China's economy is set to slow sharply as it grapples with the Evergrande crisis and weaker domestic demand, Barclays says

A resident cycles through the Evergrande changqing community in the rain on
Investment in China's huge property sector is slowing, Barclays said. Getty Images
  • Chinese growth slowed sharply in the third quarter as property investment cooled, Barclays said.

  • The bank is more pessimistic about China as the country deals with Evergrande and an energy crunch.

  • It cut its 2021 China growth forecast to 8.2% but said it could fall to 6% in a worst-case scenario.

Data released Monday will show that the Chinese economy slowed sharply in the third quarter as investment in the enormous property sector weakened, Barclays has predicted.

Barclays analysts, led by chief China economist Jian Chang, said in a recent note that gross domestic product likely grew 4.6% in the third quarter compared to 7.9% in the second.

Like other banks such as Goldman Sachs, Barclays has become more pessimistic about China's economic prospects over the last month as the country grapples with the looming default of highly indebted property developer Evergrande, as well as a serious energy crunch.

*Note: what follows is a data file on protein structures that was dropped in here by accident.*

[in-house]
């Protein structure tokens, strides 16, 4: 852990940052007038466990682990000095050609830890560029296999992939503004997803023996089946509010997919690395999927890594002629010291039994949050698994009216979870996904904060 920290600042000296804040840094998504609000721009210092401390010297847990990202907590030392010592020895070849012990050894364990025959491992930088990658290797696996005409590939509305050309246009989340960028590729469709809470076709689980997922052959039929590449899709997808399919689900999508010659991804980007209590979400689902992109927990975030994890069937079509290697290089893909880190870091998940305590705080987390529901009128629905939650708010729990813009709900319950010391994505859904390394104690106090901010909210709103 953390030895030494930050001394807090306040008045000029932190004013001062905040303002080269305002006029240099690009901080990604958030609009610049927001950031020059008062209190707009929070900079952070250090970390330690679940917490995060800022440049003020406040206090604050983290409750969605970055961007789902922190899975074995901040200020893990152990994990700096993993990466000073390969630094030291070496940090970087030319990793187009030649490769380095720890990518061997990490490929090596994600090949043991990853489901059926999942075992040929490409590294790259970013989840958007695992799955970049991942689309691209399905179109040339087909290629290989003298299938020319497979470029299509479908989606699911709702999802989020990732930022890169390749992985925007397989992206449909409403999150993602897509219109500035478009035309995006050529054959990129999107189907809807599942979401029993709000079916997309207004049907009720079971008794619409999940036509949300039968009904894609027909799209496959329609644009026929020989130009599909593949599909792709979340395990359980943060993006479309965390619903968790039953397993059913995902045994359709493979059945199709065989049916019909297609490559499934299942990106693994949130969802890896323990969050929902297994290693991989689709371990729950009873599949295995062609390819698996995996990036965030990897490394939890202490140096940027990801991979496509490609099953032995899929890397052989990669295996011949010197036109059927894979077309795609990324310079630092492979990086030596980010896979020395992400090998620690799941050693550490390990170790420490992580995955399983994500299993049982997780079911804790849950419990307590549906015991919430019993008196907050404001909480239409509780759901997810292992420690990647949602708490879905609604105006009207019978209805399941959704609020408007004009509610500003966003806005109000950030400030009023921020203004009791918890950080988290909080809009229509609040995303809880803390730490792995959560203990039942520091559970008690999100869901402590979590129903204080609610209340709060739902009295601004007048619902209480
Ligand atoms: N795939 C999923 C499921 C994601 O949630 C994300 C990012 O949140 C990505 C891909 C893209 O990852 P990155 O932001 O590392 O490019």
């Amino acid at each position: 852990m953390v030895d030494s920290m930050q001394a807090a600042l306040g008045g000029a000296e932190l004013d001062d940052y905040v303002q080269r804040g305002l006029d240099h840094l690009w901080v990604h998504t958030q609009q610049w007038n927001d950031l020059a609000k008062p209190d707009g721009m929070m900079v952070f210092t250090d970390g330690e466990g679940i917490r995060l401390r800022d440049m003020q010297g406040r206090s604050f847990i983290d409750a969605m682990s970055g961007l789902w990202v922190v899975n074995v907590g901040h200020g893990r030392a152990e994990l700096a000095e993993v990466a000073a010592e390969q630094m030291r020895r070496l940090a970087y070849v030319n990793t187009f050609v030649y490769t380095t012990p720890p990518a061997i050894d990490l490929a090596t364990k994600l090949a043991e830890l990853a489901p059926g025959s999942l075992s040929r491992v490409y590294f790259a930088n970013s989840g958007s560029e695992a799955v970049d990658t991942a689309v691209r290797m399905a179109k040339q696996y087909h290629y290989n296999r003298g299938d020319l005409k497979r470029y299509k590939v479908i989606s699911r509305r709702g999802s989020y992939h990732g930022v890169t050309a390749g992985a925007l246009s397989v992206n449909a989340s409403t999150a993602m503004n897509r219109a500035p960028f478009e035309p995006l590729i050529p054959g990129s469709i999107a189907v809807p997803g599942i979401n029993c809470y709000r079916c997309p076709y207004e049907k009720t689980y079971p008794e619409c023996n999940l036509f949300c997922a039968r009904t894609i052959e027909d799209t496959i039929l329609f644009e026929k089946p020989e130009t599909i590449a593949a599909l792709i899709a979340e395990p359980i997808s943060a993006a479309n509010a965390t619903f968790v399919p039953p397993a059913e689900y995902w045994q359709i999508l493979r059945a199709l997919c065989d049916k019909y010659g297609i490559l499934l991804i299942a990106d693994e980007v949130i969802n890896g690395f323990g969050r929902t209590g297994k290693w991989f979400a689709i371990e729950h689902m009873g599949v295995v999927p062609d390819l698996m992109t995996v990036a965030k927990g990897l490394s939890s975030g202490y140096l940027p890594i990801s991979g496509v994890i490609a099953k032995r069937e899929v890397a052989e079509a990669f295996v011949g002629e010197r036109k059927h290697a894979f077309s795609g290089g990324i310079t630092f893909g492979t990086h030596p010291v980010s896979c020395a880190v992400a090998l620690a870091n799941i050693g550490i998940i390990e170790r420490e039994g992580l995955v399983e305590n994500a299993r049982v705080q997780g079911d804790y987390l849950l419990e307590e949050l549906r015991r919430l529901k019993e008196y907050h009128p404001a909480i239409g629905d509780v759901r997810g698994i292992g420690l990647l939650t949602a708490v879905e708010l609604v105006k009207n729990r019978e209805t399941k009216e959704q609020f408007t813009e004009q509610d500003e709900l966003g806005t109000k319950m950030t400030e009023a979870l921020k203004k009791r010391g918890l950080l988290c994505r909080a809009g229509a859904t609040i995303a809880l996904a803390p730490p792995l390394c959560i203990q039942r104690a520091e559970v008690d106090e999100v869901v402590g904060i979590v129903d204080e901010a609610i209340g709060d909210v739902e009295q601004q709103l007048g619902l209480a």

It recently said that "spillovers" from the Evergrande crisis could lead to a sharp slowdown in lending and drag on GDP growth by 2 percentage points this year.

Barclays in September cut its overall 2021 growth forecast for China to 8.2%, from an earlier estimate of 8.4%. But it said this month that growth could fall to as low as 6% in 2021 if China continues to limit energy production for climate reasons in the face of a global fuel crunch.

In a new note published Friday, Barclays analysts said credit grew at the slowest pace since at least 2003 in September as household loans and home sales cooled. This points to weak investment in the property sector, which has traditionally been a big driver of economic growth.

China's real estate sector is being convulsed by the Evergrande crisis. It's the most indebted company in the world, owing more than $300 billion, and has links across the Chinese and global economy.

Read more: 3 reasons China in the 2020s could start slowing dramatically like Japan in the 1990s

The government is waging a war on debt and is trying to "rebalance" the economy towards consumption-driven growth. Less lending has seen home sales cool sharply and the new scrutiny on debt levels has driven up developers' borrowing costs.

A host of other problems has contributed to the slowdown in the third quarter, Barclays said. "We think disappointing imports, lower-than-expected CPI inflation, and slowing credit growth point to weakened domestic demand," its analysts wrote in a note on 15 October.

Barclays estimated that import growth slowed dramatically to around 9% in September, compared with 25% in August. It said imports of iron ore and copper were particularly weak - a visible effect of slowing property investment.

Soaring global energy prices - powered by the reopening of global economies - have also forced some factories to shut down. China is limiting production of fossil fuels, such as coal as it tries to hit climate targets.

Barclays expects economic growth to cool sharply in 2022 and 2023, with GDP expanding 5.5% and 5.3% respectively. China was notching up annual growth rates of more than 10% in the 2000s.

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